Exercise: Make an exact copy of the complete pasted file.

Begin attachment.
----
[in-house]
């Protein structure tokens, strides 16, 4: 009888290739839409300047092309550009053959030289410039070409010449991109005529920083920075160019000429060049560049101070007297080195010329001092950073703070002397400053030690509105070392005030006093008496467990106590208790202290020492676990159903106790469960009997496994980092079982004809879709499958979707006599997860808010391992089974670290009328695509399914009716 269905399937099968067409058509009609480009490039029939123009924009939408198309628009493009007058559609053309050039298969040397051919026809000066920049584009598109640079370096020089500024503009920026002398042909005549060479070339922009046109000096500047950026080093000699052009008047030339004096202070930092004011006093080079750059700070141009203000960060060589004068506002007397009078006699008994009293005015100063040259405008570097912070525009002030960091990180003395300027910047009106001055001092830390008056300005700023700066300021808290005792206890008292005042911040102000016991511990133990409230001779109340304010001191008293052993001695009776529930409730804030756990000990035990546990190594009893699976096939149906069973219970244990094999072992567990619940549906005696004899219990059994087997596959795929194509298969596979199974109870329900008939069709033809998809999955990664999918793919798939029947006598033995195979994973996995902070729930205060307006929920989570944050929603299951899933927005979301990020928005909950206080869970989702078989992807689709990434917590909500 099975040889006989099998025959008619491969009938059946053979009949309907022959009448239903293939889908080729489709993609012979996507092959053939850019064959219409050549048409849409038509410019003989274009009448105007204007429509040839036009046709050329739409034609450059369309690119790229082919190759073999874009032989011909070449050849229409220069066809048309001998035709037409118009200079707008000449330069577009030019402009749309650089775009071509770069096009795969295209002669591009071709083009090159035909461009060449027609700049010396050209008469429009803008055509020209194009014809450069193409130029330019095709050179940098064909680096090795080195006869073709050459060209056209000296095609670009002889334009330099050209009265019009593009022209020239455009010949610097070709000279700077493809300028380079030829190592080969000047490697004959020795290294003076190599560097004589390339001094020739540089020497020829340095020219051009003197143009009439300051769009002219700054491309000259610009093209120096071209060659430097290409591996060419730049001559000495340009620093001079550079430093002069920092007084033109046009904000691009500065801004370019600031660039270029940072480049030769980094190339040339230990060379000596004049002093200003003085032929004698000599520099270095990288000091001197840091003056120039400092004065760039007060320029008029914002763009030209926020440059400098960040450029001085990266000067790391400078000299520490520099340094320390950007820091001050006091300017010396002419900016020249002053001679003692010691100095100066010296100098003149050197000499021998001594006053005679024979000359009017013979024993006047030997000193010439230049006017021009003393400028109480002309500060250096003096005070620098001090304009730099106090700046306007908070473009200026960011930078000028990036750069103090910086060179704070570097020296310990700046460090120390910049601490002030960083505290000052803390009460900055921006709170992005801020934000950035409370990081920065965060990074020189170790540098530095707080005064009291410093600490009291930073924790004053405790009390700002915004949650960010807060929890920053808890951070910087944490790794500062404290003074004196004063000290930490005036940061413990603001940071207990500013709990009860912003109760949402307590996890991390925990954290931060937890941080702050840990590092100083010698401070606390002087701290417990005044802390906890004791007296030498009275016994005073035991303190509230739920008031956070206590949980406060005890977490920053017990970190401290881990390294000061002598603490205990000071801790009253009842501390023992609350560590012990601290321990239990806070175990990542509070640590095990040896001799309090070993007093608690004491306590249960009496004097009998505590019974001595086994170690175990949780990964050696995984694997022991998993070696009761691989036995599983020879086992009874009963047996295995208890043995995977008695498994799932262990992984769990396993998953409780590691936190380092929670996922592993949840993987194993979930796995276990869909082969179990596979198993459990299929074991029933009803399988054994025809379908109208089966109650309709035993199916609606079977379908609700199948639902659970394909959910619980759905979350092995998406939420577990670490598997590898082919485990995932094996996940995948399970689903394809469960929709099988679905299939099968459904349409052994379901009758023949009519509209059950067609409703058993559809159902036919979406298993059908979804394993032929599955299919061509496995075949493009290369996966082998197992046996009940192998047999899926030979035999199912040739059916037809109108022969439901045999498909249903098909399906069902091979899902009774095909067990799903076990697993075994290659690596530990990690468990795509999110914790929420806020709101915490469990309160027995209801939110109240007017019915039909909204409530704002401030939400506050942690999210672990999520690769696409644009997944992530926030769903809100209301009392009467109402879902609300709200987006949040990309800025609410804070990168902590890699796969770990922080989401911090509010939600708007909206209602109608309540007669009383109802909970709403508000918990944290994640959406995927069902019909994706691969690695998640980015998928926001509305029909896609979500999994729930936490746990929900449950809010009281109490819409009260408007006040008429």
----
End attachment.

[in-house]
């Protein structure tokens, strides 16, 4: 009888290739839409300047092309550009053959030289410039070409010449991109005529920083920075160019000429060049560049101070007297080195010329001092950073703070002397400053030690509105070392005030006093008496467990106590208790202290020492676990159903106790469960009997496994980092079982004809879709499958979707006599997860808010391992089974670290009328695509399914009716 269905399937099968067409058509009609480009490039029939123009924009939408198309628009493009007058559609053309050039298969040397051919026809000066920049584009598109640079370096020089500024503009920026002398042909005549060479070339922009046109000096500047950026080093000699052009008047030339004096202070930092004011006093080079750059700070141009203000960060060589004068506002007397009078006699008994009293005015100063040259405008570097912070525009002030960091990180003395300027910047009106001055001092830390008056300005700023700066300021808290005792206890008292005042911040102000016991511990133990409230001779109340304010001191008293052993001695009776529930409730804030756990000990035990546990190594009893699976096939149906069973219970244990094999072992567990619940549906005696004899219990059994087997596959795929194509298969596979199974109870329900008939069709033809998809999955990664999918793919798939029947006598033995195979994973996995902070729930205060307006929920989570944050929603299951899933927005979301990020928005909950206080869970989702078989992807689709990434917590909500 099975040889006989099998025959008619491969009938059946053979009949309907022959009448239903293939889908080729489709993609012979996507092959053939850019064959219409050549048409849409038509410019003989274009009448105007204007429509040839036009046709050329739409034609450059369309690119790229082919190759073999874009032989011909070449050849229409220069066809048309001998035709037409118009200079707008000449330069577009030019402009749309650089775009071509770069096009795969295209002669591009071709083009090159035909461009060449027609700049010396050209008469429009803008055509020209194009014809450069193409130029330019095709050179940098064909680096090795080195006869073709050459060209056209000296095609670009002889334009330099050209009265019009593009022209020239455009010949610097070709000279700077493809300028380079030829190592080969000047490697004959020795290294003076190599560097004589390339001094020739540089020497020829340095020219051009003197143009009439300051769009002219700054491309000259610009093209120096071209060659430097290409591996060419730049001559000495340009620093001079550079430093002069920092007084033109046009904000691009500065801004370019600031660039270029940072480049030769980094190339040339230990060379000596004049002093200003003085032929004698000599520099270095990288000091001197840091003056120039400092004065760039007060320029008029914002763009030209926020440059400098960040450029001085990266000067790391400078000299520490520099340094320390950007820091001050006091300017010396002419900016020249002053001679003692010691100095100066010296100098003149050197000499021998001594006053005679024979000359009017013979024993006047030997000193010439230049006017021009003393400028109480002309500060250096003096005070620098001090304009730099106090700046306007908070473009200026960011930078000028990036750069103090910086060179704070570097020296310990700046460090120390910049601490002030960083505290000052803390009460900055921006709170992005801020934000950035409370990081920065965060990074020189170790540098530095707080005064009291410093600490009291930073924790004053405790009390700002915004949650960010807060929890920053808890951070910087944490790794500062404290003074004196004063000290930490005036940061413990603001940071207990500013709990009860912003109760949402307590996890991390925990954290931060937890941080702050840990590092100083010698401070606390002087701290417990005044802390906890004791007296030498009275016994005073035991303190509230739920008031956070206590949980406060005890977490920053017990970190401290881990390294000061002598603490205990000071801790009253009842501390023992609350560590012990601290321990239990806070175990990542509070640590095990040896001799309090070993007093608690004491306590249960009496004097009998505590019974001595086994170690175990949780990964050696995984694997022991998993070696009761691989036995599983020879086992009874009963047996295995208890043995995977008695498994799932262990992984769990396993998953409780590691936190380092929670996922592993949840993987194993979930796995276990869909082969179990596979198993459990299929074991029933009803399988054994025809379908109208089966109650309709035993199916609606079977379908609700199948639902659970394909959910619980759905979350092995998406939420577990670490598997590898082919485990995932094996996940995948399970689903394809469960929709099988679905299939099968459904349409052994379901009758023949009519509209059950067609409703058993559809159902036919979406298993059908979804394993032929599955299919061509496995075949493009290369996966082998197992046996009940192998047999899926030979035999199912040739059916037809109108022969439901045999498909249903098909399906069902091979899902009774095909067990799903076990697993075994290659690596530990990690468990795509999110914790929420806020709101915490469990309160027995209801939110109240007017019915039909909204409530704002401030939400506050942690999210672990999520690769696409644009997944992530926030769903809100209301009392009467109402879902609300709200987006949040990309800025609410804070990168902590890699796969770990922080989401911090509010939600708007909206209602109608309540007669009383109802909970709403508000918990944290994640959406995927069902019909994706691969690695998640980015998928926001509305029909896609979500999994729930936490746990929900449950809010009281109490819409009260408007006040008429």